“Contractorization” may be an ugly word, but for Lockheed Martin and Britain’s VT Group, it is pretty good business. Their joint venture, called Ascent, last month won a £635 million ($1.25 billion) contract to provide the military flying training system (MFTS) for UK armed forces over the next 25 years. During that time, a further £6 billion ($11.8 billion) could be spent on training aircraft, simulators, equipment and services.
Royal Air Force
Marshall Aerospace is proposing a significant upgrade for the RAF’s Tucano trainer, in conjunction with the original manufacturer, Bombardier subsidiary Short Brothers.
The UK Royal Air Force mounted the biggest flypast seen in Europe for many years over RAF Fairford, Gloucestershire, last Friday. On the ground, the Queen presented new colors to the RAF and the RAF Regiment with due ceremony, to mark the service’s 90th anniversary. Fortunately, the popular song title came true, and the rain did not fall on her parade.
The advanced stand-off radar (ASTOR) ground surveillance system produced by Raytheon has passed a major operational test, and will be officially accepted by the UK Royal Air Force by September. Raytheon and British military officers lined up here yesterday to describe recent progress on a system that is, in fact, three years behind schedule.
The Art of Flight is the title of an exhibition of paintings produced by David Bent on show in Hall 4. The exhibition features original works including a major new painting commemorating the 90th anniversary of the RAF, the “Plane Tessellation” series based on aircraft shapes and the “Red Arrows Collection.” Bent’s prints are limited to a maximum of 50 each and signed by the artist.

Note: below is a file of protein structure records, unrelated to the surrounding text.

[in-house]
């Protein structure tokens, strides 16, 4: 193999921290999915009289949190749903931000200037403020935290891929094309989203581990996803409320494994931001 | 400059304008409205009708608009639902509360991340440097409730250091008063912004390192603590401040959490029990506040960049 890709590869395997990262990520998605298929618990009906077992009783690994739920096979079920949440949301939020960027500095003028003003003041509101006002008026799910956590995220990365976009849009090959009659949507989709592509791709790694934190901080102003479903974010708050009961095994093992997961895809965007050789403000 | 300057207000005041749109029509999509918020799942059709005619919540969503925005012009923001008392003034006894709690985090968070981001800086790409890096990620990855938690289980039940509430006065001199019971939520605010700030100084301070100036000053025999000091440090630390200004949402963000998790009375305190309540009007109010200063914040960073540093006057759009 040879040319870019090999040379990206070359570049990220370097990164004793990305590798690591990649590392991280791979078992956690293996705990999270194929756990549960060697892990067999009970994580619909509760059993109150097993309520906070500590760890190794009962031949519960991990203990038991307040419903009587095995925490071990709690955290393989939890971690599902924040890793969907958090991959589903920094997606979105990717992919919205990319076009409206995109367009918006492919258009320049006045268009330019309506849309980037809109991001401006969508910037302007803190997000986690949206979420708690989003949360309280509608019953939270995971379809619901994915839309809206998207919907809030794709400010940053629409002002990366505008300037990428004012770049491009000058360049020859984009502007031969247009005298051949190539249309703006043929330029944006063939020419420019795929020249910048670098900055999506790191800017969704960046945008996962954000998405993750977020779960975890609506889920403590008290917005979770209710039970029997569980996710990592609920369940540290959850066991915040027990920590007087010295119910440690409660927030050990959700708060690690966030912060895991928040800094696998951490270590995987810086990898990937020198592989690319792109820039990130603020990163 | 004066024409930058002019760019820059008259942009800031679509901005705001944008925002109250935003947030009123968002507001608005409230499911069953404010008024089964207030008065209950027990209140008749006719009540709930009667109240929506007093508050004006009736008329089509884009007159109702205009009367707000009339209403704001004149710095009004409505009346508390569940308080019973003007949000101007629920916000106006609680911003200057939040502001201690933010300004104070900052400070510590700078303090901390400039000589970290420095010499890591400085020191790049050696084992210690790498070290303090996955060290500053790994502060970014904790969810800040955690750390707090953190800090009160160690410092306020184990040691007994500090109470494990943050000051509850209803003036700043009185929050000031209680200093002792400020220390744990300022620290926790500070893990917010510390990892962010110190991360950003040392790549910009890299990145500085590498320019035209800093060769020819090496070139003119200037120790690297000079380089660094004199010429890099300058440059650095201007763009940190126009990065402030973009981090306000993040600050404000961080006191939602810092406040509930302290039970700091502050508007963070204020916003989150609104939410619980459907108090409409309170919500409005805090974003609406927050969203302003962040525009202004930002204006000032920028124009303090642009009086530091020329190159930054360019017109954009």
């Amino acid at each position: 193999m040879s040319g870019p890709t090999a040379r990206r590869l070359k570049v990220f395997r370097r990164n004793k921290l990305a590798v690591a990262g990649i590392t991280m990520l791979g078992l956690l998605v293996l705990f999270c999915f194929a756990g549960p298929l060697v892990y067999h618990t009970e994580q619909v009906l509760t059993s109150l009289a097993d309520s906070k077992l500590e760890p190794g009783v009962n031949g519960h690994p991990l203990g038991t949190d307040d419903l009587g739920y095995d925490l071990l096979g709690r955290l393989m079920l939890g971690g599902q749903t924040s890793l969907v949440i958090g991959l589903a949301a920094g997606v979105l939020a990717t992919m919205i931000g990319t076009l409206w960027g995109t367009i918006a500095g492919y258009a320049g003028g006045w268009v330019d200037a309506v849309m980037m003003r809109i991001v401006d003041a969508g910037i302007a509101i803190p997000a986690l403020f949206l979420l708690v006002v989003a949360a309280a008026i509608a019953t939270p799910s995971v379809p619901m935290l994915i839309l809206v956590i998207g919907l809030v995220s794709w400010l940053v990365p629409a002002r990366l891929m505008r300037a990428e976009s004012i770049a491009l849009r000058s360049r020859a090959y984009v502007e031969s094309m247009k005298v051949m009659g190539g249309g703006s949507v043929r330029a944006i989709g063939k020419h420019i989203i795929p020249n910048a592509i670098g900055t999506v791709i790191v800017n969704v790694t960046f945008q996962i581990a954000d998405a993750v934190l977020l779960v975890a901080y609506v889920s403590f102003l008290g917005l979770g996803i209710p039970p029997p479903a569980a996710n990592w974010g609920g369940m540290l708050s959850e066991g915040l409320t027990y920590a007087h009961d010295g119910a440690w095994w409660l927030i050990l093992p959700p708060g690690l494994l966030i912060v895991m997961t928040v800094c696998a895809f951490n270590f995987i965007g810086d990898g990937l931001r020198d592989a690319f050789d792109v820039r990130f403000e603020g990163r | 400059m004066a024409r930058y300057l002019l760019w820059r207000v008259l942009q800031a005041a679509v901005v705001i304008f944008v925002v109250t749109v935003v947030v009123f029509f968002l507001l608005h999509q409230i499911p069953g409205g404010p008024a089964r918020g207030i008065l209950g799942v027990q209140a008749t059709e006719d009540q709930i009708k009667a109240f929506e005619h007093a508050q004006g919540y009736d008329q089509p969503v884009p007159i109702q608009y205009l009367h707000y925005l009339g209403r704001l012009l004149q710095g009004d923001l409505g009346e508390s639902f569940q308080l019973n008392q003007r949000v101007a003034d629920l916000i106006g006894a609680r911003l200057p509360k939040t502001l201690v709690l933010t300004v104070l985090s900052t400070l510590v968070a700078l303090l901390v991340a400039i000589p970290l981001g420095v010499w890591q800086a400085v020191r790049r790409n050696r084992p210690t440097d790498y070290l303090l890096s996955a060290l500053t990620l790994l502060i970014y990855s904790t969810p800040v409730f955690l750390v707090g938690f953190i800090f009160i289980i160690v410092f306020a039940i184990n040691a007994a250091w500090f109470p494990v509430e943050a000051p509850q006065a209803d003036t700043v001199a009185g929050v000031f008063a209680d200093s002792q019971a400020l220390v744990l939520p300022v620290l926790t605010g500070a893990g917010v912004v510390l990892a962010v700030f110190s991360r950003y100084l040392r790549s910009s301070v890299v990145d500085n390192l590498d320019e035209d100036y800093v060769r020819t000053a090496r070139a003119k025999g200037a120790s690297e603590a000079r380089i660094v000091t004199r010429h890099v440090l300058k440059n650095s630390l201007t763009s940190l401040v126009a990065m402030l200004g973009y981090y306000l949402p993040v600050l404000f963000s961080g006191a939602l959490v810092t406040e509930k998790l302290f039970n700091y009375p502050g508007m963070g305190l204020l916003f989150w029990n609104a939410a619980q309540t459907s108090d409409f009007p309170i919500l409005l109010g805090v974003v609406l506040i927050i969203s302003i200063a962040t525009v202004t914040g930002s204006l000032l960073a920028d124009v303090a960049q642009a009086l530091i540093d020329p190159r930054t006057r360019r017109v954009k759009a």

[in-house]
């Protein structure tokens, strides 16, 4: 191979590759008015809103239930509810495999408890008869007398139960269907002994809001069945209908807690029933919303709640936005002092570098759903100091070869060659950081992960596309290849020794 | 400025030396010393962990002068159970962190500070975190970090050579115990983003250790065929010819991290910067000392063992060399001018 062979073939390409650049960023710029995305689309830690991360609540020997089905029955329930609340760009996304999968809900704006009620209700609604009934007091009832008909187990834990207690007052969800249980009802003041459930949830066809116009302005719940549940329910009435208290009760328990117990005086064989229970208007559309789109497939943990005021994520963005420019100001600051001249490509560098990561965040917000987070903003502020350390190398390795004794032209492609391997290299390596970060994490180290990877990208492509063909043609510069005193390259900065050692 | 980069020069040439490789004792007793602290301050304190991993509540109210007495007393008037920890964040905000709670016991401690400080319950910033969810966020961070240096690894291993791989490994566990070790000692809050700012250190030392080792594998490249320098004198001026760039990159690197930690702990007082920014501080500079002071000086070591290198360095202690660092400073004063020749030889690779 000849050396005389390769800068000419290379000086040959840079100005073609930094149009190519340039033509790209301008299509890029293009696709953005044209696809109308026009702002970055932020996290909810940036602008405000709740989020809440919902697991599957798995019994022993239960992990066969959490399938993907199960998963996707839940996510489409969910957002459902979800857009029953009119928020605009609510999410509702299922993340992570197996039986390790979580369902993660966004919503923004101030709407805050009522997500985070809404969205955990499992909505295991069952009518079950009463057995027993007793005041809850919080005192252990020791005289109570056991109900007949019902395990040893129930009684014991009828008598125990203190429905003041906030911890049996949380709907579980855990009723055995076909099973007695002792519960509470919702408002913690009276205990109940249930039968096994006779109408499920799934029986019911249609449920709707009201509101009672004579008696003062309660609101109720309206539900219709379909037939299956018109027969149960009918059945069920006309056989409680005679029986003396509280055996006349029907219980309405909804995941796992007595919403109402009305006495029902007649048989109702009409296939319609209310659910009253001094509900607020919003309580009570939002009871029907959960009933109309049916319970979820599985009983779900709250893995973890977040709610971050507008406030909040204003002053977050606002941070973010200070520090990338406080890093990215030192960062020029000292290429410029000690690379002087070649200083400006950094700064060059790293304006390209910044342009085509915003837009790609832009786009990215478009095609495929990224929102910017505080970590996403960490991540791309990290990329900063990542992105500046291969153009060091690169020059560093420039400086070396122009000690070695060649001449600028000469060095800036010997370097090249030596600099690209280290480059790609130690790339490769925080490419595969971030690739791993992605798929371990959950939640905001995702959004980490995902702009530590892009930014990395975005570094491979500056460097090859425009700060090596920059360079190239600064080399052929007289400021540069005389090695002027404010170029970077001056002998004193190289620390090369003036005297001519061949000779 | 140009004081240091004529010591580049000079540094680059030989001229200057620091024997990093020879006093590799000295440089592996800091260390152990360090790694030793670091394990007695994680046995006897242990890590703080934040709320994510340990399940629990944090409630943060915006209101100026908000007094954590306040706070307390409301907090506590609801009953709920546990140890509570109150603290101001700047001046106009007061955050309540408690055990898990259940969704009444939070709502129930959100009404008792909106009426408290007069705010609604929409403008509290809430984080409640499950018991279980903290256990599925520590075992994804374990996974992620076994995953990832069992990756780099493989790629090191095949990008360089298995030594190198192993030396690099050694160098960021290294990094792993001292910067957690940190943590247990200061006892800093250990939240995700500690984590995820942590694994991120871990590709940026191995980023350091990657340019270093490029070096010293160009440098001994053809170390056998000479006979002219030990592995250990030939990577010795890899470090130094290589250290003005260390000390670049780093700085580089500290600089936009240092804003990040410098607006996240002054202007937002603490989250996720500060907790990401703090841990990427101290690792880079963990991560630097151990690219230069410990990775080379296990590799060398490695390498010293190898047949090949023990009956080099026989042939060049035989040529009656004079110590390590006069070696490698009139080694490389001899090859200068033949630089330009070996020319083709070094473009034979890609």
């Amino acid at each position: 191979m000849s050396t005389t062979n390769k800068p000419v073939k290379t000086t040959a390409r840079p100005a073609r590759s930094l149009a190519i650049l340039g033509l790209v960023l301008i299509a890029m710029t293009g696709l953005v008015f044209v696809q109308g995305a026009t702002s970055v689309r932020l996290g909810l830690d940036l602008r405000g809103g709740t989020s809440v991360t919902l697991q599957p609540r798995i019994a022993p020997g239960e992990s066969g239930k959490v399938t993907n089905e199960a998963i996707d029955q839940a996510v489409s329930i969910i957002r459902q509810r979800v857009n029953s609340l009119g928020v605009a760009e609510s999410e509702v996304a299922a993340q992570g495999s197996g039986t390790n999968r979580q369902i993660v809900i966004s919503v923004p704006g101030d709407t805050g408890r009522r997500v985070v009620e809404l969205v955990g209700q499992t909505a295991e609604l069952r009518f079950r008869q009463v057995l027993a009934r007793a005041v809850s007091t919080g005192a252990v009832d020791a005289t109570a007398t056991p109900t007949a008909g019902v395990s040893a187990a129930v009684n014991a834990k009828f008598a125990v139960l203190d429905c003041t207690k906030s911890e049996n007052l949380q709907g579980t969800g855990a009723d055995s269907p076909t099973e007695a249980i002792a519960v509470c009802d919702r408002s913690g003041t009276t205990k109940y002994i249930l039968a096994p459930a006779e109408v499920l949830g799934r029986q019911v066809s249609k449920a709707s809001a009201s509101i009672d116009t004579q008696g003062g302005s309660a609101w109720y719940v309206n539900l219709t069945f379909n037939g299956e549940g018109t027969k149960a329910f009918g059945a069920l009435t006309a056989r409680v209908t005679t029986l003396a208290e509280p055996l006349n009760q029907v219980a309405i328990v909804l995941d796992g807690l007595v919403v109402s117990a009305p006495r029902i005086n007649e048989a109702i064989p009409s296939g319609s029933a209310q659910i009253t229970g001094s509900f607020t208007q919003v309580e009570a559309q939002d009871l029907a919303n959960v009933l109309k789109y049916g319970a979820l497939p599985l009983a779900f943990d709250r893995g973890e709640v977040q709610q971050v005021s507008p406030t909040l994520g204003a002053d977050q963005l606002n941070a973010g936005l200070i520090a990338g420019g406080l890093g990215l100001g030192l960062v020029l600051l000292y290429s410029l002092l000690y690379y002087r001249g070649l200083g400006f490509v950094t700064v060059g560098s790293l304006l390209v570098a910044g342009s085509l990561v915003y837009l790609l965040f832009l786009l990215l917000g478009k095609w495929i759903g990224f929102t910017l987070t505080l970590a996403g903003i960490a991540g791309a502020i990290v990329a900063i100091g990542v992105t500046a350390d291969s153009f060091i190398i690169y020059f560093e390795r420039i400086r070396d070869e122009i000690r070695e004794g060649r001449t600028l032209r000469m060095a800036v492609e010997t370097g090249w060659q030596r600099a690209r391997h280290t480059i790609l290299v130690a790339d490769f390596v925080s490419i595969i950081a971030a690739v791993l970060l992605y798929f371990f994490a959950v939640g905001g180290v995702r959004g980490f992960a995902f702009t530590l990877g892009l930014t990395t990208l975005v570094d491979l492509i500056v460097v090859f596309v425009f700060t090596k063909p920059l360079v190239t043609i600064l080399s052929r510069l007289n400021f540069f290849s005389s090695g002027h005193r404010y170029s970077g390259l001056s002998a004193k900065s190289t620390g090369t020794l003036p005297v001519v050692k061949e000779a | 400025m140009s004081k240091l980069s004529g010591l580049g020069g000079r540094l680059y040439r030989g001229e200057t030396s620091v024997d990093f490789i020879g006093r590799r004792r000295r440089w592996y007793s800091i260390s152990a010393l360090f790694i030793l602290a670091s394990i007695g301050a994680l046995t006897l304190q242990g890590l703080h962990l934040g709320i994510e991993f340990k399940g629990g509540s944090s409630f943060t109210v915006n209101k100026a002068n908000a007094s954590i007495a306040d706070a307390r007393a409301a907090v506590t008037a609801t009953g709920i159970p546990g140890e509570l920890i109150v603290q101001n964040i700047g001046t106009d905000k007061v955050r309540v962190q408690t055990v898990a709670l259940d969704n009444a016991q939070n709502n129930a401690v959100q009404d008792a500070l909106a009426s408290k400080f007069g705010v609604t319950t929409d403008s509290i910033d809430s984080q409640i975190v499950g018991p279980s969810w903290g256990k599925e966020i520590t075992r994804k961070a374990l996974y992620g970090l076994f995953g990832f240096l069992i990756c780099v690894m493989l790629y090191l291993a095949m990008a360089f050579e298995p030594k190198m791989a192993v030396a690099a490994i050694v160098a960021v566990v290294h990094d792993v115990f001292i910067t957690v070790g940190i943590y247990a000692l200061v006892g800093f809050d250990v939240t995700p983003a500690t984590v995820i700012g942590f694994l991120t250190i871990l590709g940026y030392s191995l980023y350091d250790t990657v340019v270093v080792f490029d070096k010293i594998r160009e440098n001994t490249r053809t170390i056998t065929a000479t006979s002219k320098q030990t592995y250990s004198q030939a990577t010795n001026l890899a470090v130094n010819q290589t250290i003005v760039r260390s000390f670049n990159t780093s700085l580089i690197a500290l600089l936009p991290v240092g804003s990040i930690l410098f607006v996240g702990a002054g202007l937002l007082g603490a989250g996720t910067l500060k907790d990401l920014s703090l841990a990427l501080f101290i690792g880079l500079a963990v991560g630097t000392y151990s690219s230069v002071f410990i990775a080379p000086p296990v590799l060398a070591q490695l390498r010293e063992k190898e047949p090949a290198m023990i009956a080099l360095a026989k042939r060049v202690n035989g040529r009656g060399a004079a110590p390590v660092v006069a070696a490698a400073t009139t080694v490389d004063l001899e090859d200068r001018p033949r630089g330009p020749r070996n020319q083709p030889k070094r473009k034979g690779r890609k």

French ground power specialist Guinault is providing aircraft juiced up on the ground here at the Farnborough show through its partner PowerVamp. The company, which also serves the same need at the Paris Air Show, makes ground power units for aircraft of all sizes, as well as equipment such as cabin heaters and air starters.
As the British subsidiary of a leading American defense contractor majoring in sensitive communications and intelligence technologies, General Dynamics UK (Chalet A34) treads an interesting but complex path. On the one hand, the company is a portal for the import and adaptation of U.S. systems that help the British armed forces achieve connectivity and interoperability.
Raytheon Aircraft Parts Inventory and Distribution Co. (Rapid) and Arnoni Aviation of Houston, Texas, have entered an agreement that makes more than 21,000 line items from Raytheon Aircraft’s excess and inactive inventory available on Arnoni’s Web site (www.125parts.com). “We feel that bringing Arnoni on board to help move some of our Hawker parts is a natural,” said Drew McEwen, Rapid v-p of sales.
Grob Aerospace launched here at EBACE a new maintenance cost assurance plan for its SPn jet, designed to guarantee operators full direct cost control. The manufacturer also announced flight training programs for European and U.S. customers. Grob Aerospace offers owners of the SPn a choice between three levels of protection to assure predictable and consistent cost based on fixed rates per flight hour.
Grob Aerospace is establishing a completions and training facility for its SPn light business jet at St. Gallen-Altenrhein Airport in Switzerland. The center is due to open during the second quarter of 2009 and will be run by the newly appointed managing director of Grob Aerospace Switzerland, Cedric Migeon.